Factbox-Governments race to regulate AI tools

FILE PHOTO: An AI (Artificial Intelligence) sign is seen at the World Artificial Intelligence Conference (WAIC) in Shanghai

(Reuters) - Rapid advances in artificial intelligence (AI) such as Microsoft-backed OpenAI's ChatGPT are complicating governments' efforts to agree laws governing the use of the technology.

Here are the latest steps national and international governing bodies are taking to regulate AI tools:


* Planning regulations

Australia will make search engines, such as Alphabet's Google and Microsoft's Bing, draft new codes to prevent the sharing of child sexual abuse material created by AI and the production of deepfake versions of the same material, the country's internet regulator said on Sept. 8.


* Planning regulations

The Financial Conduct Authority, one of several state regulators that has been tasked with drawing up new guidelines covering AI, is consulting with the Alan Turing Institute and other legal and academic institutions to improve its understanding of the technology, a spokesperson told Reuters.

Britain's competition regulator said in May it would start examining the impact of AI on consumers, businesses and the economy and whether new controls were needed.


* Implemented temporary regulations

China has issued a set of temporary measures effective from Aug. 15 to manage the generative AI industry, requiring service providers to submit security assessments and receive clearance before releasing mass-market AI products.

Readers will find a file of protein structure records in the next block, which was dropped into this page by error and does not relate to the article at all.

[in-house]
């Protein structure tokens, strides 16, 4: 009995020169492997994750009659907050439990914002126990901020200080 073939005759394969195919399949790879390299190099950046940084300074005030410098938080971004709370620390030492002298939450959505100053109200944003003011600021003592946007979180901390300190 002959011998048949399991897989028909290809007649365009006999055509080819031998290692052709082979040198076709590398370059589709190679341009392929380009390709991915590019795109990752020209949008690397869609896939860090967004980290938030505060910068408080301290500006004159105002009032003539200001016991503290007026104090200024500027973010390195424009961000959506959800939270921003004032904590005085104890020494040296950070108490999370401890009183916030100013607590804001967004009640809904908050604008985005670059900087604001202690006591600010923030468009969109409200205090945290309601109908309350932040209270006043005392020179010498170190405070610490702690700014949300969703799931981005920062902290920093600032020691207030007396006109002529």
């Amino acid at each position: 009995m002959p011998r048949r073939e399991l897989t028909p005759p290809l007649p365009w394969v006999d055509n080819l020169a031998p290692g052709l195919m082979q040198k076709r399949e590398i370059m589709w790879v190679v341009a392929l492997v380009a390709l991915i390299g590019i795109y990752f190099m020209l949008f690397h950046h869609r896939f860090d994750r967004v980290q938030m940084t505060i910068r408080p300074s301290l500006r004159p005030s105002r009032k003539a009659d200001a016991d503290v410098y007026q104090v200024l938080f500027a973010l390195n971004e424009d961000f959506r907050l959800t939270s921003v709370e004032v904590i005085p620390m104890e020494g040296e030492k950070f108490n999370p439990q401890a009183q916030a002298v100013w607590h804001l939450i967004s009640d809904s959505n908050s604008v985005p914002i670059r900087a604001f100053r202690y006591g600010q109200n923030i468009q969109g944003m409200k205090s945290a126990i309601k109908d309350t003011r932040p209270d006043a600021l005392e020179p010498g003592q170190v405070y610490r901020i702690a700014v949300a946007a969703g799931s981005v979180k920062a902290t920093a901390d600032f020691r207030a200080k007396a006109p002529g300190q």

Following government approvals, four Chinese tech firms, including Baidu Inc and SenseTime Group, launched their AI chatbots to the public on Aug. 31.


* Planning regulations

EU lawmakers agreed in June to changes in a draft of the bloc's AI Act. The lawmakers will now have to thrash out details with EU countries before the draft rules become legislation.

The biggest issue is expected to be facial recognition and biometric surveillance where some lawmakers want a total ban while EU countries want an exception for national security, defence and military purposes.


* Investigating possible breaches

France's privacy watchdog CNIL said in April it was investigating several complaints about ChatGPT after the chatbot was temporarily banned in Italy over a suspected breach of privacy rules.

France's National Assembly approved in March the use of AI video surveillance during the 2024 Paris Olympics, overlooking warnings from civil rights groups.


* Seeking input on regulations

Group of Seven (G7) leaders meeting in Hiroshima, Japan, acknowledged in May the need for governance of AI and immersive technologies and agreed to have ministers discuss the technology as the "Hiroshima AI process" and report results by the end of 2023.

G7 nations should adopt "risk-based" regulation on AI, G7 digital ministers said after a meeting in April.


* Seeking input on regulations

Generative AI needs to be regulated, but governing bodies must work out how to do so properly before rushing into prohibitions that "really aren't going to stand up", Ireland's data protection chief said in April.


* Seeking input on regulations

Israel has been working on AI regulations "for the last 18 months or so" to achieve the right balance between innovation and the preservation of human rights and civic safeguards, Ziv Katzir, director of national AI planning at the Israel Innovation Authority, said in June.